Assistència Sanitària offers all students taking a master's degree or a postgraduate course in the field of health at any Catalan university a scholarship programme covering 50% of the registration fee (with a maximum amount of 1,000 €). More information (in Spanish)
The master's programme in Biomedical Research is focused on the study of the molecular, cellular, physiological and evolutionary foundations of biological processes and their pathological or adaptive alterations. It is primarily, although not exclusively, aimed at students seeking to pursue doctoral studies in different areas of biomedicine.
The programme's main objective is to help students acquire advanced conceptual and experimental knowledge of the molecular and cellular foundations for cellular processes and dysfunctions involved in physiological function and disease and to teach them to apply this knowledge to basic and biomedical research.
Who is it for?Candidates will typically hold an undergraduate degree in biology, biochemistry or biotechnology. However, students with undergraduate degrees in medicine, chemistry, engineering, pharmacy and nursing have also successfully completed the programme. Students must have a solid grounding in and/or ability to grasp and work with the concepts of cell function and molecular interactions (proteins, nucleic acids). Students with degrees in areas other than the biological and health sciences who are interested in applying to the programme are encouraged to look at the subject syllabi at www.upf.edu/postgraubiomed/biomed/.
See Admission Requirements and list of available research laboratories for the BIOMD master.
Candidates are welcome to contact the master's programme secretary's office at any time during the application period (from November to June) should they require specific guidance regarding research topics or assistance contacting and setting up interviews with the laboratories in which they are interested.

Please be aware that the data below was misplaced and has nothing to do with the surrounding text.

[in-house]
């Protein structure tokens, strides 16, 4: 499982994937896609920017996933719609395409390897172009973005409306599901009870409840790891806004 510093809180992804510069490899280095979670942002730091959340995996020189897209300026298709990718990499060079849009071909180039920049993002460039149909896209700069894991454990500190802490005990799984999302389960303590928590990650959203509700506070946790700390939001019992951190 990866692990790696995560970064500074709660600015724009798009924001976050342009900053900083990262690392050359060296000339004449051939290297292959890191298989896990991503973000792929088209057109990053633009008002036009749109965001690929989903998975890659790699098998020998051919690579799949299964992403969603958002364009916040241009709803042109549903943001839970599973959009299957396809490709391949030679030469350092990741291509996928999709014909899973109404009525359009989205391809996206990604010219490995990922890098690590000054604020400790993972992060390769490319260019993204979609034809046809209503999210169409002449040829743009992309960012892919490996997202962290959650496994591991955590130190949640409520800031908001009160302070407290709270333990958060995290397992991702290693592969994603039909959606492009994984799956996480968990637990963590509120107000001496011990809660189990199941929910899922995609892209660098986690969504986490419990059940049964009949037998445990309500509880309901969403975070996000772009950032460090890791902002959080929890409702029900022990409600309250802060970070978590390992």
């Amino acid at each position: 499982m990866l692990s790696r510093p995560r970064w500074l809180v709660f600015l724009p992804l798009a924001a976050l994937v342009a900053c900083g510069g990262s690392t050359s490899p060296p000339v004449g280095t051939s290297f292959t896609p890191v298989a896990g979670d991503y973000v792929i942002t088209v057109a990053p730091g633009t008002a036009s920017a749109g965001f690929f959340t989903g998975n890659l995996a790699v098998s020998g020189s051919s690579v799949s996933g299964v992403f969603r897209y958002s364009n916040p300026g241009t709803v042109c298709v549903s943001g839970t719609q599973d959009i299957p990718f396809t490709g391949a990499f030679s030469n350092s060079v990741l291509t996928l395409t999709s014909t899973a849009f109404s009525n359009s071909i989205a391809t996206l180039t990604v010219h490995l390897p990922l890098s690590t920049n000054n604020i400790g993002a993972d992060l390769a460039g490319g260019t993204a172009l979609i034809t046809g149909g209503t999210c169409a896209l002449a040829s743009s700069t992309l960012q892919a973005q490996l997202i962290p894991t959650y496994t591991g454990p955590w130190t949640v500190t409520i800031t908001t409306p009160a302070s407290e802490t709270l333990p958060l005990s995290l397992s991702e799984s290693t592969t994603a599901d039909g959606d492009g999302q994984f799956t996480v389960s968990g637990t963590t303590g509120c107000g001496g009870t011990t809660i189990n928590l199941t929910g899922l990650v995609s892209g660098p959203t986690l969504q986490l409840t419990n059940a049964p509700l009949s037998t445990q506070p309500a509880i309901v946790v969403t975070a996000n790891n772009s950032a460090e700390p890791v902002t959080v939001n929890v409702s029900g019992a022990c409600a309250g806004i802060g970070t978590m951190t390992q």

All compulsory subjects and most of the optional ones (eight out of a total of nine) are taught in the first term of the academic year (from September to December), thereby allowing students to devote the last two terms (from January to June) exclusively to the master's degree research project. During the first term, classes are held for four hours a day, from Monday to Friday. Classes are offered between 8:30 am and 1 pm or between 11 am and 4 pm, depending on the chosen optional subjects. All subjects entail a similar number of classroom hours.
The master's degree research project is carried out from January to June on an exclusive and full-time basis (at least 40 hours a week).
While the training received in this master's programme is applicable to a variety of environments (research, academic and professional), most students primarily seek to continue onto the doctoral programme. The master's programme is divided into one intensive term of theory-based subjects (from September to December), followed by two terms of practical activity (master's degree final project; from January to June).
For the theory portion, students must take two compulsory subjects and two optional ones (to be chosen from a total of nine). All theory subjects (except for Scientific Communication and Advances in Neuroscience) are taught exclusively in English.
- Molecular and Cellular Pathology (MCP)
- Molecular Pathology of Systems (MPS)
In MCP, students will explore the molecular mechanisms used by eukaryotic cells to respond and adapt to stress, understood as disturbances in the cell environment or alterations in the function and stability of the cell's processes and macromolecules.
In MPS, students will study the cellular and molecular bases underpinning diseases that have a major impact on public health, such as cancer, immunological disorders, cardiovascular disease and neuropsychiatric disorders.
- In English: Genes and Cell Function, Genomes and Systems, Cell Communication, Model Organisms in Biomedicine, Advanced Seminars in Biomedical Research, Science in Action, and Elements of Biocomputing.
- In Catalan: Scientific Communication.
- In Spanish: Advances in Neuroscience.
Master's Degree Final ProjectTo complete the master's degree, students must carry out a supervised experimental research project at a research laboratory. This project will have a duration of six months - from January to June - and must be carried out on a full-time basis. Upon completion of the project, the student must submit an original manuscript, written in the format of a scientific paper, and present it at a public seminar. The master's project will be assessed based on the student's written work, the oral presentation, and the evaluation provided by the project tutor.
Knowledge, skills and competences acquired
- Advanced conceptual and experimental knowledge of the molecular bases underlying key cell processes and dysfunctions with regard to physiological function and human pathologies.
- Application of this knowledge to basic and biomedical research.
The primary aim of this master's programme is to serve as a starting point for a doctoral thesis. Most of the students who complete the master's degree (more than 80%) continue on to the doctoral programme.
Scholarships and grants
The master's programme offers two tuition fee scholarships and one scholarship granted by Obra Social de CatalunyaCaixa.For information on other available financial aid for master's programmes, see www.upf.edu/master-grants.